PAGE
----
Ferid Murad '58
April 23, 1999, Greencastle, Ind. - "The field has been so exciting," according to Ferid Murad, an Indiana native and DePauw University graduate, who was awarded the 1998 Nobel Prize in medicine. Dr. Murad, a 1958 DePauw graduate, discussed "Discovery of Cellular Signaling with Nitric Oxide" this morning in Kresge Auditorium in a Timothy and Sharon Ubben Lecture. The event marked Murad's first visit back to Indiana since receiving the Nobel Prize.
Dr. Murad is chairman of the Department of Integrative Biology at the University of Texas Medical School at Houston and also director of The Institute of Molecular Medicine for the Prevention of Human Diseases. He was one of three researchers awarded the Nobel Prize on October 12, 1998 in recognition of their work for discovering that nitric oxide functions as a signal molecule in the cardiovascular system. The discovery was key to the development of Viagra, the anti-impotence drug, and has potential applications for the treatment of heart disease and other illnesses. All three researchers worked on the properties of nitric oxide, a gas that transmits signals from one cell to another. Murad analyzed how nitroglycerin and related compounds act.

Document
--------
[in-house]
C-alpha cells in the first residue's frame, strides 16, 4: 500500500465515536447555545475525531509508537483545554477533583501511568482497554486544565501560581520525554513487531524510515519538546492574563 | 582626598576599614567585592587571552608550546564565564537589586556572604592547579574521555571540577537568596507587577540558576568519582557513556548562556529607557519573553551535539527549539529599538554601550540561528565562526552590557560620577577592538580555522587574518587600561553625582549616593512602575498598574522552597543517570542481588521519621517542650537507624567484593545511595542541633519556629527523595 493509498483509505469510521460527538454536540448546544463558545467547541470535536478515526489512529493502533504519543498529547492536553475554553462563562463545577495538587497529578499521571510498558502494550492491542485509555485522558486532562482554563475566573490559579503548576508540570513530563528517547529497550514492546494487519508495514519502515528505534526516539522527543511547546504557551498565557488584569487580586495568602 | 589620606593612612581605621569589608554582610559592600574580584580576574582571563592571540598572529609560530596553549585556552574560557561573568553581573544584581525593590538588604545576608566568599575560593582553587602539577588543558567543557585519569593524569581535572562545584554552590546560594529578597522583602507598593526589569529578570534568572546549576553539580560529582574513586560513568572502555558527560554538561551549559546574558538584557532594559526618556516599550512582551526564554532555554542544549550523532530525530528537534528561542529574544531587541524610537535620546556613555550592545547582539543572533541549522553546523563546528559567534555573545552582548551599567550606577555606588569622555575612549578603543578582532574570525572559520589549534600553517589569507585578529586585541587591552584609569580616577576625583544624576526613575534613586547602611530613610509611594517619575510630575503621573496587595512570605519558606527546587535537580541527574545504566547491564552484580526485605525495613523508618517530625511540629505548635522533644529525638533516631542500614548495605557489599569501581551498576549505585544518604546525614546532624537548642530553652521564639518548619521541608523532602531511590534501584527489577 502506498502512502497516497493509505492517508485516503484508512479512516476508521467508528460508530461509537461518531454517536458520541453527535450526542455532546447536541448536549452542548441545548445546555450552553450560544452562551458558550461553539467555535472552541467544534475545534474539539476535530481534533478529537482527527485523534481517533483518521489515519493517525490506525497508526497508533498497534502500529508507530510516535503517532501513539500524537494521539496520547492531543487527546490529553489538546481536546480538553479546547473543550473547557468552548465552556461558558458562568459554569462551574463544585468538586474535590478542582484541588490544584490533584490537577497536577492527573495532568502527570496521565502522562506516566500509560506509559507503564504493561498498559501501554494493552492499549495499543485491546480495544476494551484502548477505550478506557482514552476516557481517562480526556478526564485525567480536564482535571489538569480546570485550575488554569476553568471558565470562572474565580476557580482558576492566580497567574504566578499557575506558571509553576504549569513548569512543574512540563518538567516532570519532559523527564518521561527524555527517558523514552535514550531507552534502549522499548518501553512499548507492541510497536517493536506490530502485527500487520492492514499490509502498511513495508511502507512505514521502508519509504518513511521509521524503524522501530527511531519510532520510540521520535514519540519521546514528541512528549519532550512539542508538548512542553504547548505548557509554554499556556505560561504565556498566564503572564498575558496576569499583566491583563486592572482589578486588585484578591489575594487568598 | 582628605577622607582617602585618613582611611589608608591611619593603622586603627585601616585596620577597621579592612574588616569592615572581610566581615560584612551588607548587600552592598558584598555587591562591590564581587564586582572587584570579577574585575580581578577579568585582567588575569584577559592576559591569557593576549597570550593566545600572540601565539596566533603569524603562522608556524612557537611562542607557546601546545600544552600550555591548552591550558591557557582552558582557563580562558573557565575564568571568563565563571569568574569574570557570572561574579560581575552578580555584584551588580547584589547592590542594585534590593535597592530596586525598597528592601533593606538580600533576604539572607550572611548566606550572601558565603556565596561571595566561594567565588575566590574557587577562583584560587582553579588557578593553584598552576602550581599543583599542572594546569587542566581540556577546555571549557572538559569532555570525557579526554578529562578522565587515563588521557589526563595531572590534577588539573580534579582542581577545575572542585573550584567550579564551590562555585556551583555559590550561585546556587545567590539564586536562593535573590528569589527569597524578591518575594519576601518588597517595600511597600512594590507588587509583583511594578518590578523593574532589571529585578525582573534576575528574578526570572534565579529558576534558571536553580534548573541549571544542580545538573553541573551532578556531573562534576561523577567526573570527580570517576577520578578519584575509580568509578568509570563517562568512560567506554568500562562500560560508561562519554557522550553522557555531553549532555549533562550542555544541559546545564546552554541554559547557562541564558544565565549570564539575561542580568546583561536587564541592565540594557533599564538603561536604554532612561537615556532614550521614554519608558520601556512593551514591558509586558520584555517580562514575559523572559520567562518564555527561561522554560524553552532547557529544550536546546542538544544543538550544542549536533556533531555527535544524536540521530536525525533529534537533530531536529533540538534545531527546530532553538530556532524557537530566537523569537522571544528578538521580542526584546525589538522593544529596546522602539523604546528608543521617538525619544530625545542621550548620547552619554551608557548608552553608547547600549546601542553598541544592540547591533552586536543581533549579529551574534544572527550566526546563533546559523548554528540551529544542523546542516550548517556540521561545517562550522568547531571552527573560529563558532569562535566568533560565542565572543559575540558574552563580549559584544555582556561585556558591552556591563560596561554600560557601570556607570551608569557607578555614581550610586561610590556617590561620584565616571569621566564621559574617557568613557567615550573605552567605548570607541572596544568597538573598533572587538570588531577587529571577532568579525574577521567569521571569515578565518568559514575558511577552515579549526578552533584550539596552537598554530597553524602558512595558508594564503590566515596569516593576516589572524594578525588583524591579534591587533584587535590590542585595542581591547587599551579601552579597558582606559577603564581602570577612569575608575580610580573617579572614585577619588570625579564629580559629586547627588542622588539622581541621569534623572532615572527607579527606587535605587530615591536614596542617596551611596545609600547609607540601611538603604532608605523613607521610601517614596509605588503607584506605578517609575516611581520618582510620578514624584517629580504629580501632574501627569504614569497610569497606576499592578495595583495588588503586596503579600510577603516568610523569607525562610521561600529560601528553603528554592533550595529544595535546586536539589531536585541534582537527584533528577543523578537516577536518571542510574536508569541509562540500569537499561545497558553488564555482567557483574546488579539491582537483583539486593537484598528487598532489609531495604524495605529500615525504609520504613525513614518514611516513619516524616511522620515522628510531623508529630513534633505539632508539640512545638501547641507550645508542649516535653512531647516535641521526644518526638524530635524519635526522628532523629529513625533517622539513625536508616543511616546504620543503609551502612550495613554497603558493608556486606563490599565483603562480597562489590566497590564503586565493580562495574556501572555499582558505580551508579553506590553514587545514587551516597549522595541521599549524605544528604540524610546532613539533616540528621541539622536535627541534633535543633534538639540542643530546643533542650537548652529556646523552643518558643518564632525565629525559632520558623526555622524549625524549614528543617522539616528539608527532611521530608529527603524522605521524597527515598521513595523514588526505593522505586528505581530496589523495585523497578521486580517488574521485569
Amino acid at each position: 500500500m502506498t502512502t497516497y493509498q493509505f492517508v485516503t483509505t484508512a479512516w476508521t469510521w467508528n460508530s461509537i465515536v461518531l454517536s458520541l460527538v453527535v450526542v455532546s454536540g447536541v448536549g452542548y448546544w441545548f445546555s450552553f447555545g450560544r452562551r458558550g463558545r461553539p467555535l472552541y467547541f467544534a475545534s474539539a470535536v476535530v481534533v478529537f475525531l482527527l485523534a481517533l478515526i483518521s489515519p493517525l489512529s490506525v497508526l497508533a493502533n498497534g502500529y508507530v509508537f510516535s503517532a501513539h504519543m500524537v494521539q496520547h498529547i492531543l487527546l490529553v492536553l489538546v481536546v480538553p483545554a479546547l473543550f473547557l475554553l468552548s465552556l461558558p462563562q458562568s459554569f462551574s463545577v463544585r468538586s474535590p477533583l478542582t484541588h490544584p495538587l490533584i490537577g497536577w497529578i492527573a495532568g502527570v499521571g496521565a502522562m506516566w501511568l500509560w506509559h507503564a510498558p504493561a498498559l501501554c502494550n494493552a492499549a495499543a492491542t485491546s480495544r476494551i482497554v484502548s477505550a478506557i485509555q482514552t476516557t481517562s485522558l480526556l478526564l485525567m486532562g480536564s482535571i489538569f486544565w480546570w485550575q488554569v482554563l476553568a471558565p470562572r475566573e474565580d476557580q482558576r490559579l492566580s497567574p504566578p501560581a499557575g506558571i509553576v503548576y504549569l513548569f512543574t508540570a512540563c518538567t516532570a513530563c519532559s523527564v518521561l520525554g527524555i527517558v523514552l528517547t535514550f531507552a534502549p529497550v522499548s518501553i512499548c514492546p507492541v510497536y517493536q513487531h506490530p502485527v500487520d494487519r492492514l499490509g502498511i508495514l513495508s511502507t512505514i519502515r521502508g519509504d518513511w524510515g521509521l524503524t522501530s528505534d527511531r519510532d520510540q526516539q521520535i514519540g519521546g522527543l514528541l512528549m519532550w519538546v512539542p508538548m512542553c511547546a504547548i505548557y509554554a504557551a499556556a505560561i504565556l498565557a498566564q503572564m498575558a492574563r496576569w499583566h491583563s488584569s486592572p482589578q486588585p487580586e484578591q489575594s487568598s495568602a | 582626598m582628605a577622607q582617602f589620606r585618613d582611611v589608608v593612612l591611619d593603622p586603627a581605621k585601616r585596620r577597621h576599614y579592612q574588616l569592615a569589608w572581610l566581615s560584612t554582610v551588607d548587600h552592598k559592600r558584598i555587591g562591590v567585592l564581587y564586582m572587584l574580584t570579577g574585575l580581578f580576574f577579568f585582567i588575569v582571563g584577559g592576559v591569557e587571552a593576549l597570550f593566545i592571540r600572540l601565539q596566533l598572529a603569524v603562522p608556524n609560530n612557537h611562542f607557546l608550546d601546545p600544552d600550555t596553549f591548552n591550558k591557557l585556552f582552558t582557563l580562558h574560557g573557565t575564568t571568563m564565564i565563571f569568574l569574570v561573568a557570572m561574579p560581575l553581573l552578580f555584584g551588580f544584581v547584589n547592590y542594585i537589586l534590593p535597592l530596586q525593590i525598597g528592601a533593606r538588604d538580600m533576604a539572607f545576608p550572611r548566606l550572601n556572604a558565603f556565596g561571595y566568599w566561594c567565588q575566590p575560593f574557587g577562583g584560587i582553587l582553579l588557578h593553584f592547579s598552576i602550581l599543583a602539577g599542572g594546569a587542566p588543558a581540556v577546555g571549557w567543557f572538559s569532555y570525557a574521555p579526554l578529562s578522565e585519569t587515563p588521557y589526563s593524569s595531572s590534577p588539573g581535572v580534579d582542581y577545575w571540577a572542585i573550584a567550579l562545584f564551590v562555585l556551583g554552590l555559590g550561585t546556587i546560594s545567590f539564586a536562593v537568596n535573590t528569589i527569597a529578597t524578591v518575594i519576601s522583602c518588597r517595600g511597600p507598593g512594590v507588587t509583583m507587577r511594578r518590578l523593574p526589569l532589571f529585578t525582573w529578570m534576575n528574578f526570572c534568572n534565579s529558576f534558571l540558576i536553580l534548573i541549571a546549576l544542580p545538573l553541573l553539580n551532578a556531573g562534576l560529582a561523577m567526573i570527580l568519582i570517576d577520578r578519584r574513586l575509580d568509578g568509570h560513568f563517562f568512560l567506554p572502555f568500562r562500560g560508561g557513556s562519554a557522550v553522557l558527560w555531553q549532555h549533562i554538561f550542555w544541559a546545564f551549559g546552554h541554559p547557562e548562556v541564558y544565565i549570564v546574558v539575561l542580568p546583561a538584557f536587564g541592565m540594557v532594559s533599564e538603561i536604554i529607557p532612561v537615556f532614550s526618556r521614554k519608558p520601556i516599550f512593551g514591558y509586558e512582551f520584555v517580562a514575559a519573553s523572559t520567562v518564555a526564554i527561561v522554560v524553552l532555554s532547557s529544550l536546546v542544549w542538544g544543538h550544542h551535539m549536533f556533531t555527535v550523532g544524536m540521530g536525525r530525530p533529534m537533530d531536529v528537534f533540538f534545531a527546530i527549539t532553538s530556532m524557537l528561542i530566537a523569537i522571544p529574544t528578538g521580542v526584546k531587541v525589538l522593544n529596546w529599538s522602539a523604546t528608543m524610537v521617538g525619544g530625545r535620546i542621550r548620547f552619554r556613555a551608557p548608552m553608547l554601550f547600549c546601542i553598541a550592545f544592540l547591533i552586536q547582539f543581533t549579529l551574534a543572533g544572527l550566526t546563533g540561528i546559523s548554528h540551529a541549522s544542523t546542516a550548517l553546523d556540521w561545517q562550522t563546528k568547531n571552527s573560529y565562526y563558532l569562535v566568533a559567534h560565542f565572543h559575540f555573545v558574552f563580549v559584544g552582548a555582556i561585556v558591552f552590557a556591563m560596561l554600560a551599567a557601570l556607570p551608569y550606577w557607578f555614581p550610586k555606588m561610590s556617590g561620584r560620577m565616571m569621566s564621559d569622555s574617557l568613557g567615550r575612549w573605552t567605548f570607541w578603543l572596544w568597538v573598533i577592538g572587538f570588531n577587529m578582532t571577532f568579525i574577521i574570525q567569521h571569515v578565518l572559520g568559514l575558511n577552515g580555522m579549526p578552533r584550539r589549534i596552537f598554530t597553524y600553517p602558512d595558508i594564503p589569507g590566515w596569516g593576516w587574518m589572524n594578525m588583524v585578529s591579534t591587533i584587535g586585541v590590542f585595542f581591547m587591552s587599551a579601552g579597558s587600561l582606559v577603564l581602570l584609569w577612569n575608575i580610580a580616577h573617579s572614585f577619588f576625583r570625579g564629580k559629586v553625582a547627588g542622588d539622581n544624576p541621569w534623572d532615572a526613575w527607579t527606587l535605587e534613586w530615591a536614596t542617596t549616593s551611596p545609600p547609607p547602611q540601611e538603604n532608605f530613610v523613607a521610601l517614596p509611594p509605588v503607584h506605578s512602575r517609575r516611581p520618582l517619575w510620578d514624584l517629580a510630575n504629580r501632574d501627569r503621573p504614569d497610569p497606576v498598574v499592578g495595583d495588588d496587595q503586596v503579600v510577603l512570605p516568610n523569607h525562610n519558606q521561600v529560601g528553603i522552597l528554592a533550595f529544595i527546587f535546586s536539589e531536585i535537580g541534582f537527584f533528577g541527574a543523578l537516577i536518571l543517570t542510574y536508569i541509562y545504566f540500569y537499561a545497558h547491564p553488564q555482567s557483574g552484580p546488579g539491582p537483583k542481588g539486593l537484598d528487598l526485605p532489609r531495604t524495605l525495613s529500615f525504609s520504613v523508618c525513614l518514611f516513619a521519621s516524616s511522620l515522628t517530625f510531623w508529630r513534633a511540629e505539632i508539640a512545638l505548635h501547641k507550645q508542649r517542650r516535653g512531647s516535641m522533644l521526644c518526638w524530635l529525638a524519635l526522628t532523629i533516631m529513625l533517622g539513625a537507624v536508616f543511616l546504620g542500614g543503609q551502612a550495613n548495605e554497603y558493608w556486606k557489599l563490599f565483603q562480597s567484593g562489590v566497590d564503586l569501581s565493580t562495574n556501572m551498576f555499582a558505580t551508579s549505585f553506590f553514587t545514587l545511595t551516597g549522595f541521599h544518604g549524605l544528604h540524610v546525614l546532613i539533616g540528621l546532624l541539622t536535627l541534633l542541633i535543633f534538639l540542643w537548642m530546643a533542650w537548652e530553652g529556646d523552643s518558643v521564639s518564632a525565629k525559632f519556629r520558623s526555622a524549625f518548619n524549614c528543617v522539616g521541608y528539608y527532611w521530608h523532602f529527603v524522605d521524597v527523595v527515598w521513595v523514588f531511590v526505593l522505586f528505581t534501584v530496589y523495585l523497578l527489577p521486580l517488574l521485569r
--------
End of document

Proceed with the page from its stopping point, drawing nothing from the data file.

Murad and his fellow researchers from the State University of New York-Brooklyn and University of California-Los Angeles shared the $978,000 awarded with the Nobel Prize.
"We've just scratched the surface of this application in biology and diseases," Murad told his DePauw audience today.
The researcher noted, "DePauw prepared me very well, and I'm very grateful for my experience here. I noticed a few minutes ago standing out in the lobby a few of my past professors and teachers, and I'm really grateful for what you've done for me."
Dr. Murad's speech is in conjunction with the beginning of the Celebration of the Percy Julian Centennial at DePauw. A 1920 graduate of DePauw, Dr. Julian was an internationally known African-American chemist whose discoveries included the synthesis of the glaucoma drug physostigmine and the improved production of cortisone.